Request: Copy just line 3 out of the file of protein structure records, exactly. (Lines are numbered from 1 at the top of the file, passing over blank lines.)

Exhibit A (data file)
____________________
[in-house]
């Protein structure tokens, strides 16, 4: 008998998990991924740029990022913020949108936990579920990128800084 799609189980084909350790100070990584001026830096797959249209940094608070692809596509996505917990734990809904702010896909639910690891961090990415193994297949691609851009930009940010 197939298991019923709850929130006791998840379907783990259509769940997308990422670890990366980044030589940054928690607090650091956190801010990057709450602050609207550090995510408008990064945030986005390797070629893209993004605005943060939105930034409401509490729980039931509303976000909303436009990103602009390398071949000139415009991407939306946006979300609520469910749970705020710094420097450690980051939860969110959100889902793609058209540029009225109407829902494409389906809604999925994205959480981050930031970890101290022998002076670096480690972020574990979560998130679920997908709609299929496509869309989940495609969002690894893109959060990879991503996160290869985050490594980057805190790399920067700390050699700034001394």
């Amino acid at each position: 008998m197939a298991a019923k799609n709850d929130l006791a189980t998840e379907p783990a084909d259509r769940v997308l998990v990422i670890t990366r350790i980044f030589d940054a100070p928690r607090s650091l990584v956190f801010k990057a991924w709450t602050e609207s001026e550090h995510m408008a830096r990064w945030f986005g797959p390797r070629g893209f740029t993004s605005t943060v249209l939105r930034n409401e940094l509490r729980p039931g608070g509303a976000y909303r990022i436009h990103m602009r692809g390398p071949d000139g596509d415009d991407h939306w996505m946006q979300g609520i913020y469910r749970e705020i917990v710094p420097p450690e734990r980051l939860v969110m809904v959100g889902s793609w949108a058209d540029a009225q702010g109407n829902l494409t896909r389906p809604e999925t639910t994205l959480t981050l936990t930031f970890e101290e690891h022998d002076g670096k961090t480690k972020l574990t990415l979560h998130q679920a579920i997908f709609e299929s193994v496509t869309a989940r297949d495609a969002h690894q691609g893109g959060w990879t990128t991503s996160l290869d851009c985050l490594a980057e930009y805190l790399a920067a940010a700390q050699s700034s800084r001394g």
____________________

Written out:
């Amino acid at each position: 008998m197939a298991a019923k799609n709850d929130l006791a189980t998840e379907p783990a084909d259509r769940v997308l998990v990422i670890t990366r350790i980044f030589d940054a100070p928690r607090s650091l990584v956190f801010k990057a991924w709450t602050e609207s001026e550090h995510m408008a830096r990064w945030f986005g797959p390797r070629g893209f740029t993004s605005t943060v249209l939105r930034n409401e940094l509490r729980p039931g608070g509303a976000y909303r990022i436009h990103m602009r692809g390398p071949d000139g596509d415009d991407h939306w996505m946006q979300g609520i913020y469910r749970e705020i917990v710094p420097p450690e734990r980051l939860v969110m809904v959100g889902s793609w949108a058209d540029a009225q702010g109407n829902l494409t896909r389906p809604e999925t639910t994205l959480t981050l936990t930031f970890e101290e690891h022998d002076g670096k961090t480690k972020l574990t990415l979560h998130q679920a579920i997908f709609e299929s193994v496509t869309a989940r297949d495609a969002h690894q691609g893109g959060w990879t990128t991503s996160l290869d851009c985050l490594a980057e930009y805190l790399a920067a940010a700390q050699s700034s800084r001394g």